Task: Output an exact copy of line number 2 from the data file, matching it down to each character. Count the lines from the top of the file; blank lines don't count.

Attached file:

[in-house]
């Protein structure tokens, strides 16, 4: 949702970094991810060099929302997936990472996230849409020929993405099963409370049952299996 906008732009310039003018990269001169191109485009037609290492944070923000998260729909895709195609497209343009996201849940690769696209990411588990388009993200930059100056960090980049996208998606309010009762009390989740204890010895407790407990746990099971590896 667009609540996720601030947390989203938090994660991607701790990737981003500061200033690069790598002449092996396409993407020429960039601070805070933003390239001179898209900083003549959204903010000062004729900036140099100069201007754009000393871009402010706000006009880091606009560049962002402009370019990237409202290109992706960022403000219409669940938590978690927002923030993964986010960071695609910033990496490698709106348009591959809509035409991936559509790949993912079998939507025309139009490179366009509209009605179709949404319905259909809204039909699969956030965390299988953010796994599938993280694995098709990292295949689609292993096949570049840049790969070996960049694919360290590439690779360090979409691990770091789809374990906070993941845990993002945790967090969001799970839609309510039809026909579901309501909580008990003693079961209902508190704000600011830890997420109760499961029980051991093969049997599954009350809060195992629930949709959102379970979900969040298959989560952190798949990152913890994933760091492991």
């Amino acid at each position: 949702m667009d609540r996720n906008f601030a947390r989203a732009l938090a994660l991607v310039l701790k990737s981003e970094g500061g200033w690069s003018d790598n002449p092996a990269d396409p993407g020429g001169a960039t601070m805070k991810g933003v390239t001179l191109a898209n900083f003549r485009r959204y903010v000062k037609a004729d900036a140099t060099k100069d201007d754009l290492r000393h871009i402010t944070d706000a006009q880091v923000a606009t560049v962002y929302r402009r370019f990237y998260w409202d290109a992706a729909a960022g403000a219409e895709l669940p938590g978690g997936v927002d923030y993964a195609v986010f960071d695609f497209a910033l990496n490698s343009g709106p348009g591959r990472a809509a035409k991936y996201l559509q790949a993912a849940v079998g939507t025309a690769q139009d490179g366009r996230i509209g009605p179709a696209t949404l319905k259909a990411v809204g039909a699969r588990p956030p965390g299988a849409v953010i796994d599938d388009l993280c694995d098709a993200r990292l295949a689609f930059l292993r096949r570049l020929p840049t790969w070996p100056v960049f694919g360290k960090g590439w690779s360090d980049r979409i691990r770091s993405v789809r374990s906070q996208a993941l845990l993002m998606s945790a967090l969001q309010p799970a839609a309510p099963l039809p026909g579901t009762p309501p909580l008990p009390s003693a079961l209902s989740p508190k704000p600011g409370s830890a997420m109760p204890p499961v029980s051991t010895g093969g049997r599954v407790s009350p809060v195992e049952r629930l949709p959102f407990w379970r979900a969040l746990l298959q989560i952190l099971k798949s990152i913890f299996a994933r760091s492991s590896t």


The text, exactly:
């Protein structure tokens, strides 16, 4: 949702970094991810060099929302997936990472996230849409020929993405099963409370049952299996 906008732009310039003018990269001169191109485009037609290492944070923000998260729909895709195609497209343009996201849940690769696209990411588990388009993200930059100056960090980049996208998606309010009762009390989740204890010895407790407990746990099971590896 667009609540996720601030947390989203938090994660991607701790990737981003500061200033690069790598002449092996396409993407020429960039601070805070933003390239001179898209900083003549959204903010000062004729900036140099100069201007754009000393871009402010706000006009880091606009560049962002402009370019990237409202290109992706960022403000219409669940938590978690927002923030993964986010960071695609910033990496490698709106348009591959809509035409991936559509790949993912079998939507025309139009490179366009509209009605179709949404319905259909809204039909699969956030965390299988953010796994599938993280694995098709990292295949689609292993096949570049840049790969070996960049694919360290590439690779360090979409691990770091789809374990906070993941845990993002945790967090969001799970839609309510039809026909579901309501909580008990003693079961209902508190704000600011830890997420109760499961029980051991093969049997599954009350809060195992629930949709959102379970979900969040298959989560952190798949990152913890994933760091492991």